It might be the most egregious example of Woodson’s rigidity, but it’s by no means an isolated incident. Taken in total, the rap sheet is long enough—and detailed enough—to render the sentence all but assured.

That doesn't mean it’ll be a long one, however.

The NBA, like many of its pro-sports brethren, boast quite the coaching carousel. If Don Cheney can register barely a .400 coaching clip over 12 years—and not win a single playoff series—it stands to reason that someone, somewhere will give Mike Woodson another shot.

And not without reason, either: This season will mark the first time Woodson has finished with fewer wins than in his previous campaign, a stretch—discounting his 24-game takeover at the end of 2012—that dates back to his days as head coach of the Atlanta Hawks.

Toss out his first season with the Hawks (13-69), and Woodson’s .501 win percentage trumps that of such long-time NBA staples as Dick Motta (.479), Gene Shue (.477), Hubie Brown (.461) and Bill Fitch (.460).

Name Win-Loss Win % Playoff Win-Loss
Mike Woodson 298-352 .458 18-28
Gene Shue 784-861 .477 30-47
Dick Motta 935-1017 .479 56-70
Lawrence Frank 279-335 .454 18-20
Bernie Bickerstaff 419-518 .447 12-21
P.J. Carlesimo 239-315 .431 6-13

 

At just a few weeks shy of his 56th birthday, few doubt that Woodson has the energy or stamina to keep up the coaching grind.

Rather, it's Woodson's intellectual flexibility—whether he’s willing to embrace the age of advanced analytics or whether, as was the case with colleague Lionel Hollins, he'd just as soon fall on his per-game sword—that will be the biggest question mark.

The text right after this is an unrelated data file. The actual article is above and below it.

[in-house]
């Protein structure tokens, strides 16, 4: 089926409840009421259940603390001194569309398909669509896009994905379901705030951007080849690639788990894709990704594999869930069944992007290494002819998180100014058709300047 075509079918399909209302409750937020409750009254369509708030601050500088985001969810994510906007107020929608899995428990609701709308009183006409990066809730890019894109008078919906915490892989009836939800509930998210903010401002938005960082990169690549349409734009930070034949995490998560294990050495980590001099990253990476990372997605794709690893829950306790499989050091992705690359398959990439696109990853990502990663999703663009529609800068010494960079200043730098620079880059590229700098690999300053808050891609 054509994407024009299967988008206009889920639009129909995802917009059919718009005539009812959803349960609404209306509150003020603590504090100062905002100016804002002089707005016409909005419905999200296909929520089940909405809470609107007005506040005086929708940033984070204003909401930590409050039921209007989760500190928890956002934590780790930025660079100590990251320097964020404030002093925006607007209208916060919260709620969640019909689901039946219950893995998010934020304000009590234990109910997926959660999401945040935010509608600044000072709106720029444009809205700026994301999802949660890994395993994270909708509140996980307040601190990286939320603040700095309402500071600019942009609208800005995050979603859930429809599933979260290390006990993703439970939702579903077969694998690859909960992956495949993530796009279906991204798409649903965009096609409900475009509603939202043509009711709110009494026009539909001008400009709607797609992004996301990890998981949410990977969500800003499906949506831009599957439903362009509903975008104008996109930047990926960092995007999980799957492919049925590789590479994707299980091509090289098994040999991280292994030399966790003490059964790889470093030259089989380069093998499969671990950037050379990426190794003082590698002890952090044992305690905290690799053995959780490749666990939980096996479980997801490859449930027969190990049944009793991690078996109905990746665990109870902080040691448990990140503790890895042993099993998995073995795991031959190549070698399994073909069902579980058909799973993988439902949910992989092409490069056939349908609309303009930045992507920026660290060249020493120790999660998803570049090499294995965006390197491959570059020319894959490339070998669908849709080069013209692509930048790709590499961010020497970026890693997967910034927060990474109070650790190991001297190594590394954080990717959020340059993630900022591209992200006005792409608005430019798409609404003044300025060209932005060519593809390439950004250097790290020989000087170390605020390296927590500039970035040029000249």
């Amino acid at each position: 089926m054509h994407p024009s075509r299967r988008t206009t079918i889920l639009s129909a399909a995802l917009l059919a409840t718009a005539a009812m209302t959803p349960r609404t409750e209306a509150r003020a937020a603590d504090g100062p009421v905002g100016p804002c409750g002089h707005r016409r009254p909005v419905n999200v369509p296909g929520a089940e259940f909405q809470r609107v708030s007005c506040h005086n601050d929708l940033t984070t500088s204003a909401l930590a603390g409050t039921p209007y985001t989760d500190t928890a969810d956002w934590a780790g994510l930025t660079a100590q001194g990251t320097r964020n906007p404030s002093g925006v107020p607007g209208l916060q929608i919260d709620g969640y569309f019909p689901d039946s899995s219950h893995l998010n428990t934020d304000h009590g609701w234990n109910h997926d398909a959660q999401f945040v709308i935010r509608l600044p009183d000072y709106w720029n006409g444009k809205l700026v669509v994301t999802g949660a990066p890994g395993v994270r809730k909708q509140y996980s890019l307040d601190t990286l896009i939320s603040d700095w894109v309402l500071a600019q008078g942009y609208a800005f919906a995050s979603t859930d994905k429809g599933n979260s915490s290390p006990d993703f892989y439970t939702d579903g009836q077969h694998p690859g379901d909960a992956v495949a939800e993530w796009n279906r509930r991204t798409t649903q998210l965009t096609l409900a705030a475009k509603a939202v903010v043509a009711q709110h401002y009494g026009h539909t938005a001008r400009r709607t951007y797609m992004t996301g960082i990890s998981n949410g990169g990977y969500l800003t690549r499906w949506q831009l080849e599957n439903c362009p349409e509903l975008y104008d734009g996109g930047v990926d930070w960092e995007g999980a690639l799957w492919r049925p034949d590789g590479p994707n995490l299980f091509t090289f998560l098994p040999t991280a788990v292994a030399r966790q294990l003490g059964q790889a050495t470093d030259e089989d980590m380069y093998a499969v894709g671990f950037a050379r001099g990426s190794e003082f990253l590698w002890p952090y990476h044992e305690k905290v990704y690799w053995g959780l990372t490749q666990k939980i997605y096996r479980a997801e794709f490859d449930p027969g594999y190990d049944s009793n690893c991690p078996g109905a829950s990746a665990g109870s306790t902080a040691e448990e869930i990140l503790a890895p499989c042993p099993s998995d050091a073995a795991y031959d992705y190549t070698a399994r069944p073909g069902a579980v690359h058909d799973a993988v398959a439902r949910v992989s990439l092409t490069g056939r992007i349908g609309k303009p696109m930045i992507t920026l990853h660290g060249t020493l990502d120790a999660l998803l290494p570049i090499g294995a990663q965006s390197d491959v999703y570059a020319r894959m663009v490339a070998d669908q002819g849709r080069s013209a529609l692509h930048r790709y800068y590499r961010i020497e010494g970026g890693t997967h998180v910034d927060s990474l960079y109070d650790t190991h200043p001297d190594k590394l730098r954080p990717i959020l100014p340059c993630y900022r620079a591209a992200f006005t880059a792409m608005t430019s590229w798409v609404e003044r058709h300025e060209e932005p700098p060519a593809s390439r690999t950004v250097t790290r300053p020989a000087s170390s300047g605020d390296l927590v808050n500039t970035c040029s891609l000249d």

As with any political regime, who surrounds you—from ownership to management to the players themselves—can be just as important as any track record or tactical oeuvre.

Woodson absolutely deserves a sizeable share of the blame for how the Knicks have performed. But the clumsy roster construction, the injuries, the panic-riddled, patience-averse ownership—that's where a coach’s culpability ends.

The rest of the NBA knows exactly how dysfunctional the Dolan-led Knicks have been, and that knowledge alone might be all the cover Woodson needs to eventually land on his feet. 

Frank Franklin II/Associated Press

It remains to be seen whether he can reverse the curse cast by this year's demons—the death of small ball, the strategic second-guessing and  the sordid 'Melo speculation—and finish his career with a feel-good third act.

Given the league’s recent influx of well-reared assistants—Gregg Popovich proteges Mike Budenholzer (Hawks) and Brett Brown (Philadelphia 76ers) being the most recent examples—there’s a chance Woodson won’t even get another try.

If he does, it might well be with a team not unlike his mid-2000s Hawks: young, inexperienced, unaccustomed to winning and a record that proves it—all for a franchise more interested in tanking and teaching than taking the next big step.

Or perhaps as a fill-in for a fired friend, or with a middling team trying to do little more than tread financial water.

If and wherever he lands, Woodson’s final season in New York will not be an easy one to outrun.

But if we've learned anything about the sometimes insular nature of the NBA coaching fraternity, it’s that the devil you know can, in just the right arena light, be better than the devil you don’t.

 

Jim Cavan is a Featured Columnist at Bleacher Report. Follow him on Twitter @JPCavan.